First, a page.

ArcelorMittal stock (NYSE: MT) price has decreased by about 50% in little over the last three plus years, when the stock price dropped from $22 at the end of 2016 to near $11 as on 18th June 2020. That’s bad news for ArcelorMittal. But wait a minute, US Steel stock (NYSE: X) price has seen a much larger drop of 70% during this period. This is despite the fact that US Steel has seen a better revenue growth compared to ArcelorMittal between 2016 and 2019. Does the stock price movement then make sense? We believe it does and our dashboard US Steel vs. ArcelorMittal: Does The Stock Price Movement Make Sense? has the underlying numbers.
Sure, US Steel’s revenues have increased at a higher rate compared to ArcelorMittal’s revenues, but the one key element which explains the degree of stock price movement is the net margin. ArcelorMittal’s net income margins have consistently been higher than US Steel’s over the last four years. This is mainly due to its larger size of operations, higher shipments, and lower cost per unit as the high fixed cost is attributed to more tons of steel produced. The P/E of these two steel giants is not comparable as both companies reported losses in 2019 and EPS turned negative. So, what along with margins is driving a difference in price drop? It is the near-term business outlook.
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- Will United States Steel’s Top Line Accelerate In 2022?
- Down Over 20%, Is U.S. Steel Stock A Buy Now?
- How Is U.S. Steel Corp Positioned Compared To This Rival?
- Amidst Stock Downgrade And Steel Price Drop, How Is U.S. Steel Stock Coping?
How Do Core Businesses Of US Steel and ArcelorMittal Compare?
Let’s have a closer look at the core business prospects. Though lower steel prices in 2019 (due to US-China trade war) and 2020 (due to coronavirus pandemic) is affecting both companies as price of the primary raw material (iron ore) continues to remain elevated), ArcelorMittal’s margins are set to be relatively less affected by the crisis due to the size of its operations. A much higher production level and diversification across market (US, China, Africa, Europe) in comparison to US Steel which caters mainly to the US and European markets has always helped and is expected to help MT achieve better economies of scale when compared to X. This was also reflected in the Q1 2020 results, where despite US Steel reporting a 21% decline in revenue as against ArcelorMittal’s revenue drop of 23%, US Steel’s margins were much worse at -14.2% as against MT’s -7.5%.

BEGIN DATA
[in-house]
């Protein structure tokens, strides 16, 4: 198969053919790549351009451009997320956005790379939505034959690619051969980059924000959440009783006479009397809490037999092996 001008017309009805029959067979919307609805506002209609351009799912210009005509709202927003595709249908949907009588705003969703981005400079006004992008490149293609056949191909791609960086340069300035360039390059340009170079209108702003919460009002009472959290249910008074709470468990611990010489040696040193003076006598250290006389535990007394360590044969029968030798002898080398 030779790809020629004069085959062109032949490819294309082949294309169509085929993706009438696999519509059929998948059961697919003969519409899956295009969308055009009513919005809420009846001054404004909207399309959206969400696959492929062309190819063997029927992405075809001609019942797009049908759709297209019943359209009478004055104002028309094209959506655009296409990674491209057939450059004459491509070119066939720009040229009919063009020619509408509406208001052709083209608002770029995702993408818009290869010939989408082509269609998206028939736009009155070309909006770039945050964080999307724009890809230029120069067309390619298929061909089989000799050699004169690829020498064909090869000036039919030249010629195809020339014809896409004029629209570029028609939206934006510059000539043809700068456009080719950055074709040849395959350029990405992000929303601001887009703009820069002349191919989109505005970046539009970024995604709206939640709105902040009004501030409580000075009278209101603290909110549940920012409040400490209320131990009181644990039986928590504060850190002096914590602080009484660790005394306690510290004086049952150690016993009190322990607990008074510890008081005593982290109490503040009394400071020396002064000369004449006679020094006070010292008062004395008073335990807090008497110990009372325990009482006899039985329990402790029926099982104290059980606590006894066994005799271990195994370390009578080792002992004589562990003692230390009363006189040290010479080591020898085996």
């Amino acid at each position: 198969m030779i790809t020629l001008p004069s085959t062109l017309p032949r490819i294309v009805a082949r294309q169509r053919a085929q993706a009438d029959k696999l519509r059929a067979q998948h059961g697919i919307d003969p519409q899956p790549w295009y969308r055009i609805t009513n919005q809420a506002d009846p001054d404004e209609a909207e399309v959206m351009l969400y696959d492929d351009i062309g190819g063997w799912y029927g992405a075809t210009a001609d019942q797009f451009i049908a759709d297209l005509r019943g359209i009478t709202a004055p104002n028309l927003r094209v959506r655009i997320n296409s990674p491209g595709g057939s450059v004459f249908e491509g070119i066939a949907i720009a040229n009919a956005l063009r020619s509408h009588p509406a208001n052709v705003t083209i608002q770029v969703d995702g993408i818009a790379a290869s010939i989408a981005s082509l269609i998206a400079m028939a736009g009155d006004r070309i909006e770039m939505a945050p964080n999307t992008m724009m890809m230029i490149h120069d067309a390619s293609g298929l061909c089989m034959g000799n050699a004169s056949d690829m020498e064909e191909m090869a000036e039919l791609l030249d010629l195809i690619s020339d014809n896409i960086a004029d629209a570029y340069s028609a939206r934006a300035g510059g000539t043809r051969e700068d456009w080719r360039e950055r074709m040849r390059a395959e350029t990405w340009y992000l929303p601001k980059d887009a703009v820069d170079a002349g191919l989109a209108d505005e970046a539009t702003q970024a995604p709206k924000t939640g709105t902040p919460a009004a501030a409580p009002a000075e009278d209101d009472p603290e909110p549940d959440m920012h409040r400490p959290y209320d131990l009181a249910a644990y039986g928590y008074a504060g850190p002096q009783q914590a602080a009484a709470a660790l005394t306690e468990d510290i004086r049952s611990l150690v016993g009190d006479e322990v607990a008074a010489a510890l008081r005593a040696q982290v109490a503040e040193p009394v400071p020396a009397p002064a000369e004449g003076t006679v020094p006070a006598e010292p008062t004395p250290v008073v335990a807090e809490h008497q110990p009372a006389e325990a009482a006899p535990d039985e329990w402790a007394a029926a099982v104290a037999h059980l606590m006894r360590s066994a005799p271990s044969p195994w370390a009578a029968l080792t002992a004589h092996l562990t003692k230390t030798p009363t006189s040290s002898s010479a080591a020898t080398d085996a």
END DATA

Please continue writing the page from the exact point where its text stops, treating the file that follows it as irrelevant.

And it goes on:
For the full year we expect US Steel’s revenues to register a y-o-y decline of 22% as against MT’s projected sales drop of 15%. Additionally, during such a difficult time, US Steel is burning a lot more cash than its peers. The company’s flat-rolled segment asset revitalization program, that aims to increase productivity and reduce cost in the long term, has led to a planned outage at its Great Lakes Works facility, which will further affect steel production from the facility. Thus, once lockdowns are eased after signs of abatement of the current crisis, steel prices along with capacity utilization is expected to go up and shipments for major steel players would start increasing as global supply bottlenecks ease. But US Steel is not expected to be able to take full advantage of a post-crisis surge in prices, as its shipment growth would still be lower than other major peers due to the revitalization program driven shutdown.
Thus, the near-term outlook for ArcelorMittal remains much brighter compared to US Steel. Trefis has a price estimate of $15 per share for ArcelorMittal’s stock, higher than its current market price, whereas we value US Steel’s stock at $6 per share, much lower than its current market price.